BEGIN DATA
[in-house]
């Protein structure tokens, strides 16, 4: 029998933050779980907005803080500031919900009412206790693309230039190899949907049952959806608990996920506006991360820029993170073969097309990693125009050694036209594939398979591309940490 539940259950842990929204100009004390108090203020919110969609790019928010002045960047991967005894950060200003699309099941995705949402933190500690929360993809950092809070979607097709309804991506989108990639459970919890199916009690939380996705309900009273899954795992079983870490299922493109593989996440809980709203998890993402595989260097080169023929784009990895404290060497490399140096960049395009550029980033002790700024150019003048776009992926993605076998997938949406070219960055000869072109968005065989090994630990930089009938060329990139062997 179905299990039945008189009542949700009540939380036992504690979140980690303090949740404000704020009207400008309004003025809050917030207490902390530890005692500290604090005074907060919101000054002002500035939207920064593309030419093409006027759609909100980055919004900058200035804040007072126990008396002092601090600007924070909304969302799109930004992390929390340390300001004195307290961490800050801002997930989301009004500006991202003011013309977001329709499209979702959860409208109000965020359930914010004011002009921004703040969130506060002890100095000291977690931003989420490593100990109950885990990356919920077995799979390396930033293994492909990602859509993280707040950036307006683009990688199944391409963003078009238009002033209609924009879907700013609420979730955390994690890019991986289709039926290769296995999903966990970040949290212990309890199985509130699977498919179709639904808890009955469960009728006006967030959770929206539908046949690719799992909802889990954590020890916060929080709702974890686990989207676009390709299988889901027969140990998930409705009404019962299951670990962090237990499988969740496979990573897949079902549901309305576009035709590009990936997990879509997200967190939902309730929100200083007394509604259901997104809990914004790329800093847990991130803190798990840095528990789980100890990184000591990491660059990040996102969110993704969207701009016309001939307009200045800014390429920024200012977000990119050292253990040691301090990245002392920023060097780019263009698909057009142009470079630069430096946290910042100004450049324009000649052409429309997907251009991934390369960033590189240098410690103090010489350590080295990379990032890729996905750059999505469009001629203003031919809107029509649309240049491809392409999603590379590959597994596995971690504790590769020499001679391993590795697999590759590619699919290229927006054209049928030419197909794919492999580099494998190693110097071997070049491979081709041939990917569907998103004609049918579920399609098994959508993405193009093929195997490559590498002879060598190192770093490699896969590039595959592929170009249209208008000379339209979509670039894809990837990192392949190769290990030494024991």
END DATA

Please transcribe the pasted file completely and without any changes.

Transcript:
[in-house]
């Protein structure tokens, strides 16, 4: 029998933050779980907005803080500031919900009412206790693309230039190899949907049952959806608990996920506006991360820029993170073969097309990693125009050694036209594939398979591309940490 539940259950842990929204100009004390108090203020919110969609790019928010002045960047991967005894950060200003699309099941995705949402933190500690929360993809950092809070979607097709309804991506989108990639459970919890199916009690939380996705309900009273899954795992079983870490299922493109593989996440809980709203998890993402595989260097080169023929784009990895404290060497490399140096960049395009550029980033002790700024150019003048776009992926993605076998997938949406070219960055000869072109968005065989090994630990930089009938060329990139062997 179905299990039945008189009542949700009540939380036992504690979140980690303090949740404000704020009207400008309004003025809050917030207490902390530890005692500290604090005074907060919101000054002002500035939207920064593309030419093409006027759609909100980055919004900058200035804040007072126990008396002092601090600007924070909304969302799109930004992390929390340390300001004195307290961490800050801002997930989301009004500006991202003011013309977001329709499209979702959860409208109000965020359930914010004011002009921004703040969130506060002890100095000291977690931003989420490593100990109950885990990356919920077995799979390396930033293994492909990602859509993280707040950036307006683009990688199944391409963003078009238009002033209609924009879907700013609420979730955390994690890019991986289709039926290769296995999903966990970040949290212990309890199985509130699977498919179709639904808890009955469960009728006006967030959770929206539908046949690719799992909802889990954590020890916060929080709702974890686990989207676009390709299988889901027969140990998930409705009404019962299951670990962090237990499988969740496979990573897949079902549901309305576009035709590009990936997990879509997200967190939902309730929100200083007394509604259901997104809990914004790329800093847990991130803190798990840095528990789980100890990184000591990491660059990040996102969110993704969207701009016309001939307009200045800014390429920024200012977000990119050292253990040691301090990245002392920023060097780019263009698909057009142009470079630069430096946290910042100004450049324009000649052409429309997907251009991934390369960033590189240098410690103090010489350590080295990379990032890729996905750059999505469009001629203003031919809107029509649309240049491809392409999603590379590959597994596995971690504790590769020499001679391993590795697999590759590619699919290229927006054209049928030419197909794919492999580099494998190693110097071997070049491979081709041939990917569907998103004609049918579920399609098994959508993405193009093929195997490559590498002879060598190192770093490699896969590039595959592929170009249209208008000379339209979509670039894809990837990192392949190769290990030494024991």